4 Jun 2010

Dreadful are those descriptions in which Isaiah, Jeremiah, Joel, Habakkuk, and others, deplore the disorders of the Church of Jerusalem. There was such general and extreme corruption in the people, in the magistrates, and in the priests, that Isaiah does not hesitate to compare Jerusalem to Sodom and Gomorrah. Religion was partly despised, partly corrupted. Their manners were generally disgraced by thefts, robberies, treacheries, murders, and similar crimes. Nevertheless, the prophets on this account neither raised themselves new churches, nor built new altars for the oblation of separate sacrifices; but whatever were the characters of the people, yet because they considered that God had deposited his word among that nation, and instituted the ceremonies in which he was there worshipped, they lifted up pure hands to him even in the congregation of the impious. If they had thought that they contracted any contagion from these services, surely they would have suffered a hundred deaths rather than have permitted themselves to be dragged to them. There was nothing therefore to prevent their departure from them, but the desire of preserving the unity of the Church. But if the holy prophets were restrained by a sense of duty from forsaking the Church on account of the numerous and enormous crimes which were practised, not by a few individuals, but almost by the whole nation, — it is extreme arrogance in us, if we presume immediately to withdraw from the communion of a Church where the conduct of all the members is not compatible either with our judgment, or even with the Christian profession.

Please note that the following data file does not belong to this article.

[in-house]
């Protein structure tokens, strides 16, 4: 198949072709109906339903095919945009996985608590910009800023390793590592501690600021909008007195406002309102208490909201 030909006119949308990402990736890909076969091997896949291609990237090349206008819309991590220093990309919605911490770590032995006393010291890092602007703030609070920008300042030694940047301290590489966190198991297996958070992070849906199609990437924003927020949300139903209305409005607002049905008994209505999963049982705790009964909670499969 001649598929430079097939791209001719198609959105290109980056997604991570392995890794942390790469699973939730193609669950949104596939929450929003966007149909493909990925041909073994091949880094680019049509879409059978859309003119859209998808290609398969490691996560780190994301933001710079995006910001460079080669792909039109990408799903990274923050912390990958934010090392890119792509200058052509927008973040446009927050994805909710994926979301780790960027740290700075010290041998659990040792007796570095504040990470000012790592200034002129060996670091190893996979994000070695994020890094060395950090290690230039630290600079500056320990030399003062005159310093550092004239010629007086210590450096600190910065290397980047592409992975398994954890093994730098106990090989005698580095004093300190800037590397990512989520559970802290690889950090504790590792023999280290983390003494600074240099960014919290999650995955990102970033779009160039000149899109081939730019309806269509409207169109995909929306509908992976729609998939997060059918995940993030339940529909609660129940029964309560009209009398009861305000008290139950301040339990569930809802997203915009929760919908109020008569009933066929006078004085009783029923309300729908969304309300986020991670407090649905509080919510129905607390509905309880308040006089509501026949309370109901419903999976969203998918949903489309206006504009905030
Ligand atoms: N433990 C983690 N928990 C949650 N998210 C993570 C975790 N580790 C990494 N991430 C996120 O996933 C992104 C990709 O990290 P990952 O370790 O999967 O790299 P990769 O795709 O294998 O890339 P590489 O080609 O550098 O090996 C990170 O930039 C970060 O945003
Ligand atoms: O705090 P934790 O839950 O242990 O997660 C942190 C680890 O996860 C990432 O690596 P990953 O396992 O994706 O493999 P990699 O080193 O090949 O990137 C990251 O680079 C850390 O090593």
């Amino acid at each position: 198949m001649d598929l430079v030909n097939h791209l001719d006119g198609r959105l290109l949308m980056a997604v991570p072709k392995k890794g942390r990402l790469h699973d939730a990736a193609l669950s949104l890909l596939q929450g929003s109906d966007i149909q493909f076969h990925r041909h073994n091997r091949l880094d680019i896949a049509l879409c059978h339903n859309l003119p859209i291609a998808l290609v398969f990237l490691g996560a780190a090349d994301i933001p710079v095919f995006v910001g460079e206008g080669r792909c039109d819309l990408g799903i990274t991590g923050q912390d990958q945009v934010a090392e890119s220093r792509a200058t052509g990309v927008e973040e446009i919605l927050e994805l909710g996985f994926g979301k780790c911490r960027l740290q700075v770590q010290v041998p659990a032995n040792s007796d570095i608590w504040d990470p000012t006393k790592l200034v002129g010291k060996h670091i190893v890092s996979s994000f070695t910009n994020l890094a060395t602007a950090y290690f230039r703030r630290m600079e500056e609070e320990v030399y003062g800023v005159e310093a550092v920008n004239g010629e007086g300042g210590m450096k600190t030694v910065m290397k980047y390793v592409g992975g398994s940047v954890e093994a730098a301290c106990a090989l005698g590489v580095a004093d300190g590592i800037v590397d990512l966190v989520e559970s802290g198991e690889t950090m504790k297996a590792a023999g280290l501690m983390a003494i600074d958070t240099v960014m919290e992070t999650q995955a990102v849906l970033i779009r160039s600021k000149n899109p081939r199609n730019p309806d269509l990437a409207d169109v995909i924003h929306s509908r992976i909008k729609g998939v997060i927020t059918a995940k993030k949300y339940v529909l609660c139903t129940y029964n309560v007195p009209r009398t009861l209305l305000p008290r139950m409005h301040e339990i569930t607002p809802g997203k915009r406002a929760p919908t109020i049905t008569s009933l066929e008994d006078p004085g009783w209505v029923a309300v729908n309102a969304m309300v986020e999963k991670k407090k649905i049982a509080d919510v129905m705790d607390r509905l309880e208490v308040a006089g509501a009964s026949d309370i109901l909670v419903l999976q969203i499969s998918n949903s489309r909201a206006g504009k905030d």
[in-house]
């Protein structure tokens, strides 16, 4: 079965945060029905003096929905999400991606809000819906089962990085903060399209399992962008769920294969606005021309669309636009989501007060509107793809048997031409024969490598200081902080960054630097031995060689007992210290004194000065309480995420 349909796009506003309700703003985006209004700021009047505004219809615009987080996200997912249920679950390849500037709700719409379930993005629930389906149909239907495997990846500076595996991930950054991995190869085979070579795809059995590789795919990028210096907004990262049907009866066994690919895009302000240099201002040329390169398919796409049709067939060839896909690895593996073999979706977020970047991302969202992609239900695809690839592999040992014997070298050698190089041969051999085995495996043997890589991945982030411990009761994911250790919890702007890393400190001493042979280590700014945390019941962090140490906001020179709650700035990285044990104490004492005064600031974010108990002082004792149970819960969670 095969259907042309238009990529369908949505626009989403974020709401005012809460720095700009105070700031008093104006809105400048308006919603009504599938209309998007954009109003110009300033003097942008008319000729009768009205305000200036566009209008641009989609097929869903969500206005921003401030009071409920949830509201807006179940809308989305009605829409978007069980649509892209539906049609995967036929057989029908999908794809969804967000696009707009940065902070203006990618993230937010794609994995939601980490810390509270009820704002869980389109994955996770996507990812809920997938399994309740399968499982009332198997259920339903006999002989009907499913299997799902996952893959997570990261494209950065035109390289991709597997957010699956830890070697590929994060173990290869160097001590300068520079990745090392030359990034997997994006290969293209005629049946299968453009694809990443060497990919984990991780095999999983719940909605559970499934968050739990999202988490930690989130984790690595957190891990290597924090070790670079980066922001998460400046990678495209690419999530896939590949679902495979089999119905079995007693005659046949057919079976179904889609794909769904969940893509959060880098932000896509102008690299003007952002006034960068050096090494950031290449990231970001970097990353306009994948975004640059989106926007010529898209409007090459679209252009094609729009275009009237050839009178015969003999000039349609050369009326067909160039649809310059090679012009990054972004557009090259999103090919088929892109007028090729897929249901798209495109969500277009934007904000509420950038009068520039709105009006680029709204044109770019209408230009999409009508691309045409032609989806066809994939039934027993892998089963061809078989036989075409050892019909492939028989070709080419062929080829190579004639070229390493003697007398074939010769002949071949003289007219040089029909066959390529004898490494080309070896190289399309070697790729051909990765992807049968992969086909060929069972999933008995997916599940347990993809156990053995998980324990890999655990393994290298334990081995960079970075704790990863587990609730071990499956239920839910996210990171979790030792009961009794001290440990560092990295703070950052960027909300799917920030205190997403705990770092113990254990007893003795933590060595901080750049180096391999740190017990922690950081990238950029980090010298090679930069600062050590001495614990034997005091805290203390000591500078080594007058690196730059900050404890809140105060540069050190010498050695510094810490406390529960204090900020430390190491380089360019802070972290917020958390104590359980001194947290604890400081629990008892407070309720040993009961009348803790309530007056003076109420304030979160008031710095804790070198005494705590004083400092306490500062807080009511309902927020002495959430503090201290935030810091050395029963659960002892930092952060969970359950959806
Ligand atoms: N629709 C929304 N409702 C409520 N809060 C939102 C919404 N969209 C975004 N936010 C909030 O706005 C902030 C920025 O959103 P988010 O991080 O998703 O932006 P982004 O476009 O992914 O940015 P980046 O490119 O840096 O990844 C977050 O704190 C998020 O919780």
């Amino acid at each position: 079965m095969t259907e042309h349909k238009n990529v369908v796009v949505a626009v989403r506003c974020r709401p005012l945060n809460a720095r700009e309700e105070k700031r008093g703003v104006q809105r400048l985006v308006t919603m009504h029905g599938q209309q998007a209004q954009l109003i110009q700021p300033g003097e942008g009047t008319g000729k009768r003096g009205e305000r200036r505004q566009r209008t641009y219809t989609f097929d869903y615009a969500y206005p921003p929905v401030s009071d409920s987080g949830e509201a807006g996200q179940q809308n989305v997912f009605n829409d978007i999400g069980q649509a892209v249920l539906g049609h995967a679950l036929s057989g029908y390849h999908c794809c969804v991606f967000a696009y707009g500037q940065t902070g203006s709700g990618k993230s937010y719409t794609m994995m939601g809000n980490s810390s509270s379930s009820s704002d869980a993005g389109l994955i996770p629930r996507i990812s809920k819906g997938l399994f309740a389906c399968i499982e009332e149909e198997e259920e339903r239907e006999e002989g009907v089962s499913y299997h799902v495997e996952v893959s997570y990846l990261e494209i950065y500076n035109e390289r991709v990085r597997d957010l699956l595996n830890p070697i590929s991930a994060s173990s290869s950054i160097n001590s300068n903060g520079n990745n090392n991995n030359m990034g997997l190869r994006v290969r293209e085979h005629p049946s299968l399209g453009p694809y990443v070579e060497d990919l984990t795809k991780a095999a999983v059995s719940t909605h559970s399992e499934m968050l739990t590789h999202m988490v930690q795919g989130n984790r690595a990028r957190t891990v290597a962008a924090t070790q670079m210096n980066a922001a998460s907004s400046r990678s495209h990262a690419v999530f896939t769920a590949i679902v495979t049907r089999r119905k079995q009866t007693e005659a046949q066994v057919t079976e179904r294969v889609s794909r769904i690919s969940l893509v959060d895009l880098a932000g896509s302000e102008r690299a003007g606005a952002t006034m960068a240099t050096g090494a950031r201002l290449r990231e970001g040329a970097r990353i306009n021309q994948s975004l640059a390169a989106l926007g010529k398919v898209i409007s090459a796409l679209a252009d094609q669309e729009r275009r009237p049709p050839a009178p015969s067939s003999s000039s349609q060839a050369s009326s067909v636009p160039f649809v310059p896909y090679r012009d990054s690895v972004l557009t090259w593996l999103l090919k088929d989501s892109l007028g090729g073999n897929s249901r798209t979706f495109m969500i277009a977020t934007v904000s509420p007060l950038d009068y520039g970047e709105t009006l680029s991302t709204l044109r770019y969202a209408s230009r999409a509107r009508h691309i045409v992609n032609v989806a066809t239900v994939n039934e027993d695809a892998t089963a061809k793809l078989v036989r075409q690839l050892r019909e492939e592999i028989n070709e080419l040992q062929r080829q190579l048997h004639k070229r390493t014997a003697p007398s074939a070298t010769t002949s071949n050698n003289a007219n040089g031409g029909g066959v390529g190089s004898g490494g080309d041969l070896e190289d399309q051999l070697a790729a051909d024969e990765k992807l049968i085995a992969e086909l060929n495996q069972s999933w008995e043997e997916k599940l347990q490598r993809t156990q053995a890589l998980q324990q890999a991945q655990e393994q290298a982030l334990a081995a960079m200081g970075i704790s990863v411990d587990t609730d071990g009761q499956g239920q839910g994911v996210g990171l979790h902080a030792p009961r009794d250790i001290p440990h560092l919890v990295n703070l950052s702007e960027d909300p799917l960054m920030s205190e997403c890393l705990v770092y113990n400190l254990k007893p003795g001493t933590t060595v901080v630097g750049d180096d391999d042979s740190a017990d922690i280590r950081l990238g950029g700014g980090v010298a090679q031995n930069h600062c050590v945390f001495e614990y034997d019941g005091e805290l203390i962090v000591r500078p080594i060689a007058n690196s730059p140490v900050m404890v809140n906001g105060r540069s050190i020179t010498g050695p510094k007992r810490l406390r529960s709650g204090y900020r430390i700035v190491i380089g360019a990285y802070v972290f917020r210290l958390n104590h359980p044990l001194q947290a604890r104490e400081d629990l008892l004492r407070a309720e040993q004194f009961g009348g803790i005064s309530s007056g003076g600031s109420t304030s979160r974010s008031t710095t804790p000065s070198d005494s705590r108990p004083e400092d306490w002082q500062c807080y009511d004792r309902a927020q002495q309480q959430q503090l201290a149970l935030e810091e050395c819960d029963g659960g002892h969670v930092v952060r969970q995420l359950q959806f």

– John Calvin

posted by John H. Doe @ 12:02 am

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